Italy is the perfect place where you can learn how to make homemade pasta, at Slow Lake Como, in the Lake Como area we have fantastic cooking classes. One of the most appreciated types of fresh pasta we teach how to make is called tagliatelle.
Tagliatelle has an interesting story and origin: the name “tagliatelle” comes from the Italian word cut “taglio” made on the thin dough. The origin is from Emilia Romagna, a region in the central-northern part of Italy but it is spread all over the country. Already in the ancient past, the poet Orazio mentioned the special dough used to make tagliatelle, giving us the first historical reference about it.
According to a legend, tagliatelle were invented in 1478 by mastro Zefirano, the personal chef of Giovanni II Bentivoglio for the wedding of his son with Lucrezia, the daughter of Ercole d’Este. The chef was inspired by the beauty of Lucrezia and created the tagliatelle. A curiosity is that during fascism, Filippo Marinetti, writer inventor of Futurism, proposed the abolition of tagliatelle and maccheroni, as he considered them not so masculine, but it was a never listened to provocation.
To be perfect its width must be 8 millimeters corresponding to the 12.270th part of the Asinelli tower in Bologna (and about 7 mm when it is raw). The Confraternity of Tortellino and the Italian Academy of Cuisine in 1972 deposited the measure at the Chamber of Commerce of Bologna. And it is in the Palazzo della Mercanzia that there is a reproduction of an 8 mm gold tagliatella. However, there is no coding for the thickness, usually between 6 and 8 tenths of a millimeter. The tagliatella should be enjoyed strictly with meat sauce (“ragù”). The Bolognese one is so tasty because it is slow-cooked for hours on the stove.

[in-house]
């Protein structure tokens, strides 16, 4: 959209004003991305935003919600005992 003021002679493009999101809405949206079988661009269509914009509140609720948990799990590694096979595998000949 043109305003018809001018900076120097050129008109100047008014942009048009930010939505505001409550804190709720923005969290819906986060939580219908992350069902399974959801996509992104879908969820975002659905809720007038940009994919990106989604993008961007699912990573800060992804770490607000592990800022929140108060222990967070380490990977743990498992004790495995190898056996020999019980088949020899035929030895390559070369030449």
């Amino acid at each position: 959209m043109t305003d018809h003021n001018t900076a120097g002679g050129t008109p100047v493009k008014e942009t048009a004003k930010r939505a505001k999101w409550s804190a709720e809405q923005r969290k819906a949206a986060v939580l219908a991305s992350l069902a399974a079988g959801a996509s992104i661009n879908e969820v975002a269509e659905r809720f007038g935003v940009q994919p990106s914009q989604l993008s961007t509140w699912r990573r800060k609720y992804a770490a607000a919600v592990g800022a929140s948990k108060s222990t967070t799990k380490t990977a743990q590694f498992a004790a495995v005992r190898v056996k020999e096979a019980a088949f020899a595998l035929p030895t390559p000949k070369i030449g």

There are different options of tagliatelle: in Lazio, this type of pasta is called Fettuccine, it is narrower in size than Emilian noodles, but they are usually seasoned with ragù. In Tuscany the most commonly used condiment is porcini mushrooms or wild boar ragu, while in the Marche they are considered a typical dish and are seasoned with various types of ragù, including duck. In Veneto they are used to prepare pasta and beans.
Here is the recipe of tagliatelle dough:
- Flour 300 g
- Eggs 3
- Salt 1 pinch
For the ragù:
- Beef 200 g
- Bacon 50 g
- Onion 1/2
- Carrot 1
- Celery 1
- Red wine 1 glass
- 2 tablespoons of extra virgin olive oil
- Salt to taste
- Pepper as needed
Here is the procedure: brown the bacon in a few tablespoons of oil, add a mixture prepared with vegetables. Finally, add the meat and brown it until it has reached a nice uniform brown color. Sprinkle with wine, let it evaporate and add the tomato paste, salt, pepper, and a little broth. Cook over low heat for a couple of hours, adding more broth if necessary. Mix the flour with the eggs and a pinch of salt, working the dough until you get a mixture of firm consistency. Roll out the dough into very thin sheets and cut into strips about one centimeter wide. Boil in plenty of salted water, drain it al dente and season with the previously prepared sauce.
Thanks to Slow Lake Como anyone can become a chef for a day and make homemade tagliatelle using healthy quality materials provided by local farmers. Making of pasta is a form of art: it is not only about cooking and eating but also understanding the products used in the recipes and the local traditions.
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NOT TO MISS:
- Lake Como cooking classes: homemade pasta, homemade pizza, how to make risotto
- Discover the towns on Lake Como Italy with us, click here discover our tours:
- Orrido di Nesso: the hidden waterfall
- The heritage of Musso & The Giardino del Merlo
- Churches, Castles, Ancient Ports and Dream Landscapes. Rezzonico and Santa Maria.
- Brienno.The Labyrinth Village
- The Village of Hell. Lezzeno and the Devil’s Bridge.
- Cantù is Beautiful! Galliano and the Museum of Wood
The tours, courses, and events promoted by Slow Lake Como allow you to sample local products coming into contact with farmers, artisans and producers of local foods.